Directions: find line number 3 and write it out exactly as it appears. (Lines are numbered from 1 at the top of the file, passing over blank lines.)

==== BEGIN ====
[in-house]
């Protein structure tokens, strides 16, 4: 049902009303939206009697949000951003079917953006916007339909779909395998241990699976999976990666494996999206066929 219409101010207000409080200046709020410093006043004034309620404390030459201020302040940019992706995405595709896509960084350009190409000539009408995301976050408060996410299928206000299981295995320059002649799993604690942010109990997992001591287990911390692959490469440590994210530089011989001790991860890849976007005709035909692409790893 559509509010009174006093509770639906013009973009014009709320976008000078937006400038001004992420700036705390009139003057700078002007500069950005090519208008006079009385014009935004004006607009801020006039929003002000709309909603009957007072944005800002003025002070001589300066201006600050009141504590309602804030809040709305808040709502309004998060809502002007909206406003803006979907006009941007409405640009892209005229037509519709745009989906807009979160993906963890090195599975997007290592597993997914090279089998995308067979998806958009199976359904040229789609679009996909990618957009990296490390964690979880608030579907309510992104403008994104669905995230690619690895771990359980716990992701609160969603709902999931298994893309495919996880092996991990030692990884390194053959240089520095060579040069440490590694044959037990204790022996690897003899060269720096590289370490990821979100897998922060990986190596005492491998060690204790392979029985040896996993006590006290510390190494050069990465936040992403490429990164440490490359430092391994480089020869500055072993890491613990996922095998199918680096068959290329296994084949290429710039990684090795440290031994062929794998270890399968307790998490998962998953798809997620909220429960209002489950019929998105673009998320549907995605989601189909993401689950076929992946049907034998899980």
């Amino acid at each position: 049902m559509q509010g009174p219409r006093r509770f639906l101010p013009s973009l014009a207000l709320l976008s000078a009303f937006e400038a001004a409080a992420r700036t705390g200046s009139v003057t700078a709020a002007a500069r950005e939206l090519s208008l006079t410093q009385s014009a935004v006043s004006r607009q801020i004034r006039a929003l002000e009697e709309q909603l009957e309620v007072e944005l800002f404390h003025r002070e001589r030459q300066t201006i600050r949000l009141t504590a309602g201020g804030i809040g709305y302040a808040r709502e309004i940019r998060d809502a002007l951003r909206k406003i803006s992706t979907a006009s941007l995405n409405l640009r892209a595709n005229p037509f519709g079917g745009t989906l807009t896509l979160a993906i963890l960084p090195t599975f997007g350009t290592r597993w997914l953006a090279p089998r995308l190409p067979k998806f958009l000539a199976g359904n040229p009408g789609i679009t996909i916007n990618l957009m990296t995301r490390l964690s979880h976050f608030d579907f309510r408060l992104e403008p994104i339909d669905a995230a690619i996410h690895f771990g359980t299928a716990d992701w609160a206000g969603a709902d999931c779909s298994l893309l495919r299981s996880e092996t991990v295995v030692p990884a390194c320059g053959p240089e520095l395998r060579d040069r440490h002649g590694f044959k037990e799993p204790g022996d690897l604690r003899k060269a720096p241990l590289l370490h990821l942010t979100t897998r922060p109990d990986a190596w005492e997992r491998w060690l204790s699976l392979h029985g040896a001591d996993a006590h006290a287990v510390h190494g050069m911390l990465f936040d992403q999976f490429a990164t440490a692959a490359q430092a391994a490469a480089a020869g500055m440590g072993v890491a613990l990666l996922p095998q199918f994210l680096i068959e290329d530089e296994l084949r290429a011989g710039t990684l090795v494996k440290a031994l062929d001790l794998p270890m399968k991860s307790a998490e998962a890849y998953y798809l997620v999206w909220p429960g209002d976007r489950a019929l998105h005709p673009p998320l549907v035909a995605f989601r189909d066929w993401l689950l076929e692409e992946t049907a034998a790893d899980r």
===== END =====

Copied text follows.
């Amino acid at each position: 049902m559509q509010g009174p219409r006093r509770f639906l101010p013009s973009l014009a207000l709320l976008s000078a009303f937006e400038a001004a409080a992420r700036t705390g200046s009139v003057t700078a709020a002007a500069r950005e939206l090519s208008l006079t410093q009385s014009a935004v006043s004006r607009q801020i004034r006039a929003l002000e009697e709309q909603l009957e309620v007072e944005l800002f404390h003025r002070e001589r030459q300066t201006i600050r949000l009141t504590a309602g201020g804030i809040g709305y302040a808040r709502e309004i940019r998060d809502a002007l951003r909206k406003i803006s992706t979907a006009s941007l995405n409405l640009r892209a595709n005229p037509f519709g079917g745009t989906l807009t896509l979160a993906i963890l960084p090195t599975f997007g350009t290592r597993w997914l953006a090279p089998r995308l190409p067979k998806f958009l000539a199976g359904n040229p009408g789609i679009t996909i916007n990618l957009m990296t995301r490390l964690s979880h976050f608030d579907f309510r408060l992104e403008p994104i339909d669905a995230a690619i996410h690895f771990g359980t299928a716990d992701w609160a206000g969603a709902d999931c779909s298994l893309l495919r299981s996880e092996t991990v295995v030692p990884a390194c320059g053959p240089e520095l395998r060579d040069r440490h002649g590694f044959k037990e799993p204790g022996d690897l604690r003899k060269a720096p241990l590289l370490h990821l942010t979100t897998r922060p109990d990986a190596w005492e997992r491998w060690l204790s699976l392979h029985g040896a001591d996993a006590h006290a287990v510390h190494g050069m911390l990465f936040d992403q999976f490429a990164t440490a692959a490359q430092a391994a490469a480089a020869g500055m440590g072993v890491a613990l990666l996922p095998q199918f994210l680096i068959e290329d530089e296994l084949r290429a011989g710039t990684l090795v494996k440290a031994l062929d001790l794998p270890m399968k991860s307790a998490e998962a890849y998953y798809l997620v999206w909220p429960g209002d976007r489950a019929l998105h005709p673009p998320l549907v035909a995605f989601r189909d066929w993401l689950l076929e692409e992946t049907a034998a790893d899980r």